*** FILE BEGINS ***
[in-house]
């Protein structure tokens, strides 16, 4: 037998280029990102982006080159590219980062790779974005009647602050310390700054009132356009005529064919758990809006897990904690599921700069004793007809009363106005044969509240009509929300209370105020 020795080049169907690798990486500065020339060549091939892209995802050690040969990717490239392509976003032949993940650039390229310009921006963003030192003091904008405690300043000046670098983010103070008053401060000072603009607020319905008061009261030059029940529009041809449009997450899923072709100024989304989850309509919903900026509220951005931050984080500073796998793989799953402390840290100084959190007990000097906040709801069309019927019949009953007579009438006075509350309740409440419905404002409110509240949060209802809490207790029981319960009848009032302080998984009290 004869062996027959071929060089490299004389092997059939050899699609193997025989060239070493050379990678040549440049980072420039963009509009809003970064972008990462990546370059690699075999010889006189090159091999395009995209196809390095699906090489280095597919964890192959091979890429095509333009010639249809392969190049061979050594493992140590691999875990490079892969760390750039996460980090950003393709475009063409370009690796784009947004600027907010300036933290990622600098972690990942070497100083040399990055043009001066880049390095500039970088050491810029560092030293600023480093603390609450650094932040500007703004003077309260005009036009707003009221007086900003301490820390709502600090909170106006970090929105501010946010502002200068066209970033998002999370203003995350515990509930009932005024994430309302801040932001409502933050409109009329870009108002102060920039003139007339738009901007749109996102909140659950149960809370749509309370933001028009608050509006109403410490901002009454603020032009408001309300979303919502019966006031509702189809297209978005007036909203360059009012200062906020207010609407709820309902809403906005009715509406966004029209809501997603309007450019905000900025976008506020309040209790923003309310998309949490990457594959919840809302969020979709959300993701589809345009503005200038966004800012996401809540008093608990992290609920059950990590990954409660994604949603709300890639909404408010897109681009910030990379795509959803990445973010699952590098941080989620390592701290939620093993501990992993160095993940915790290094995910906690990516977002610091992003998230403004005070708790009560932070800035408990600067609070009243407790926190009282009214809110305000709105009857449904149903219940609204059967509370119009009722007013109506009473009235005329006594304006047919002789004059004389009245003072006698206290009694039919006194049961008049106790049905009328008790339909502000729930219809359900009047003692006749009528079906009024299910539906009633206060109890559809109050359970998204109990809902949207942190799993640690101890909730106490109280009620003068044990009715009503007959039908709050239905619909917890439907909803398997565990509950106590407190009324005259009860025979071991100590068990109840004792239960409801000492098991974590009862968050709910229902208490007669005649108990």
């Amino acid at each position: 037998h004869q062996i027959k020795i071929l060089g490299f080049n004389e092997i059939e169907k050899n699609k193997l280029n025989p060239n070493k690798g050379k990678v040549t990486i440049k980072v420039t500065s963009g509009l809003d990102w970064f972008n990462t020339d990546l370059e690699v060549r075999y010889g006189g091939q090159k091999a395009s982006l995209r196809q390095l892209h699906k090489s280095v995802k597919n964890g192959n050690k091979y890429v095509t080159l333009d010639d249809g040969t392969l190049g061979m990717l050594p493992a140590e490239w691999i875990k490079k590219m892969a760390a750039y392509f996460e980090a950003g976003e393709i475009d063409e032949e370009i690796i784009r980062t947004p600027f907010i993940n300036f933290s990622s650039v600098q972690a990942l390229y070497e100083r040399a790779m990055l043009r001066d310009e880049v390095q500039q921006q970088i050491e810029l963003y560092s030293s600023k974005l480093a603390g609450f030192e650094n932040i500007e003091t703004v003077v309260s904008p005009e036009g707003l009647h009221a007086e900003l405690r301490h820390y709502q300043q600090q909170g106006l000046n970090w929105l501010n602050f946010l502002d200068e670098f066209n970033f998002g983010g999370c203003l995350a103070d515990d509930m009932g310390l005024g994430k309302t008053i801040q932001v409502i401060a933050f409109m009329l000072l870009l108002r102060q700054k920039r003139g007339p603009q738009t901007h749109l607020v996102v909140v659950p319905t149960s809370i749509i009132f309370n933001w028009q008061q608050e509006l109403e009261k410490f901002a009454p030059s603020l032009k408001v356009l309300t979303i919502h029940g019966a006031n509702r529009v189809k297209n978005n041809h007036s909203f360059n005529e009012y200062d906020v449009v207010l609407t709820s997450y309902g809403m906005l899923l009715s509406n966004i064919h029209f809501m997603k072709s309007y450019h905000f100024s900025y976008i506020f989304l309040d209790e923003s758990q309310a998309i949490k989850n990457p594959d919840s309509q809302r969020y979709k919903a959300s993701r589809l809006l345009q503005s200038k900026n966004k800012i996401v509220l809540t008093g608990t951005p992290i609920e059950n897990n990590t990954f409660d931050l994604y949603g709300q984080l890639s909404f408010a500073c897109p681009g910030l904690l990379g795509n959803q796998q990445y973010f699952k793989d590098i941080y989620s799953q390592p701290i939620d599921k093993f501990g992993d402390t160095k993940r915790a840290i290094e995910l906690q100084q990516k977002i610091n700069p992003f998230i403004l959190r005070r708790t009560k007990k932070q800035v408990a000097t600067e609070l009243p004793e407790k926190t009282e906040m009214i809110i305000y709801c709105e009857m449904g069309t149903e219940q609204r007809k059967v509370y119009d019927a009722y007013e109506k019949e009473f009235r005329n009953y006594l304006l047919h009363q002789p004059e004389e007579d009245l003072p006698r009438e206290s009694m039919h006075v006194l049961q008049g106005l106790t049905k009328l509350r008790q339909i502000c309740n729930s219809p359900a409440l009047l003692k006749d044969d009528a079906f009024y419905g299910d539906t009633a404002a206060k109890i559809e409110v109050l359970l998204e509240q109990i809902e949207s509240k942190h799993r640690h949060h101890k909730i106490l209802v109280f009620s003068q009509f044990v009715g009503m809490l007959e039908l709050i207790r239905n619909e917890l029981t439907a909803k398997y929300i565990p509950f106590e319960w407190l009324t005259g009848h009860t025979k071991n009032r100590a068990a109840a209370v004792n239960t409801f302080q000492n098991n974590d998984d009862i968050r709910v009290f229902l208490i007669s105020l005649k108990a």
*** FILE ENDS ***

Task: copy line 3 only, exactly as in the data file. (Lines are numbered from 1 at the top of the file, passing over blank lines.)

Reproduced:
């Amino acid at each position: 037998h004869q062996i027959k020795i071929l060089g490299f080049n004389e092997i059939e169907k050899n699609k193997l280029n025989p060239n070493k690798g050379k990678v040549t990486i440049k980072v420039t500065s963009g509009l809003d990102w970064f972008n990462t020339d990546l370059e690699v060549r075999y010889g006189g091939q090159k091999a395009s982006l995209r196809q390095l892209h699906k090489s280095v995802k597919n964890g192959n050690k091979y890429v095509t080159l333009d010639d249809g040969t392969l190049g061979m990717l050594p493992a140590e490239w691999i875990k490079k590219m892969a760390a750039y392509f996460e980090a950003g976003e393709i475009d063409e032949e370009i690796i784009r980062t947004p600027f907010i993940n300036f933290s990622s650039v600098q972690a990942l390229y070497e100083r040399a790779m990055l043009r001066d310009e880049v390095q500039q921006q970088i050491e810029l963003y560092s030293s600023k974005l480093a603390g609450f030192e650094n932040i500007e003091t703004v003077v309260s904008p005009e036009g707003l009647h009221a007086e900003l405690r301490h820390y709502q300043q600090q909170g106006l000046n970090w929105l501010n602050f946010l502002d200068e670098f066209n970033f998002g983010g999370c203003l995350a103070d515990d509930m009932g310390l005024g994430k309302t008053i801040q932001v409502i401060a933050f409109m009329l000072l870009l108002r102060q700054k920039r003139g007339p603009q738009t901007h749109l607020v996102v909140v659950p319905t149960s809370i749509i009132f309370n933001w028009q008061q608050e509006l109403e009261k410490f901002a009454p030059s603020l032009k408001v356009l309300t979303i919502h029940g019966a006031n509702r529009v189809k297209n978005n041809h007036s909203f360059n005529e009012y200062d906020v449009v207010l609407t709820s997450y309902g809403m906005l899923l009715s509406n966004i064919h029209f809501m997603k072709s309007y450019h905000f100024s900025y976008i506020f989304l309040d209790e923003s758990q309310a998309i949490k989850n990457p594959d919840s309509q809302r969020y979709k919903a959300s993701r589809l809006l345009q503005s200038k900026n966004k800012i996401v509220l809540t008093g608990t951005p992290i609920e059950n897990n990590t990954f409660d931050l994604y949603g709300q984080l890639s909404f408010a500073c897109p681009g910030l904690l990379g795509n959803q796998q990445y973010f699952k793989d590098i941080y989620s799953q390592p701290i939620d599921k093993f501990g992993d402390t160095k993940r915790a840290i290094e995910l906690q100084q990516k977002i610091n700069p992003f998230i403004l959190r005070r708790t009560k007990k932070q800035v408990a000097t600067e609070l009243p004793e407790k926190t009282e906040m009214i809110i305000y709801c709105e009857m449904g069309t149903e219940q609204r007809k059967v509370y119009d019927a009722y007013e109506k019949e009473f009235r005329n009953y006594l304006l047919h009363q002789p004059e004389e007579d009245l003072p006698r009438e206290s009694m039919h006075v006194l049961q008049g106005l106790t049905k009328l509350r008790q339909i502000c309740n729930s219809p359900a409440l009047l003692k006749d044969d009528a079906f009024y419905g299910d539906t009633a404002a206060k109890i559809e409110v109050l359970l998204e509240q109990i809902e949207s509240k942190h799993r640690h949060h101890k909730i106490l209802v109280f009620s003068q009509f044990v009715g009503m809490l007959e039908l709050i207790r239905n619909e917890l029981t439907a909803k398997y929300i565990p509950f106590e319960w407190l009324t005259g009848h009860t025979k071991n009032r100590a068990a109840a209370v004792n239960t409801f302080q000492n098991n974590d998984d009862i968050r709910v009290f229902l208490i007669s105020l005649k108990a």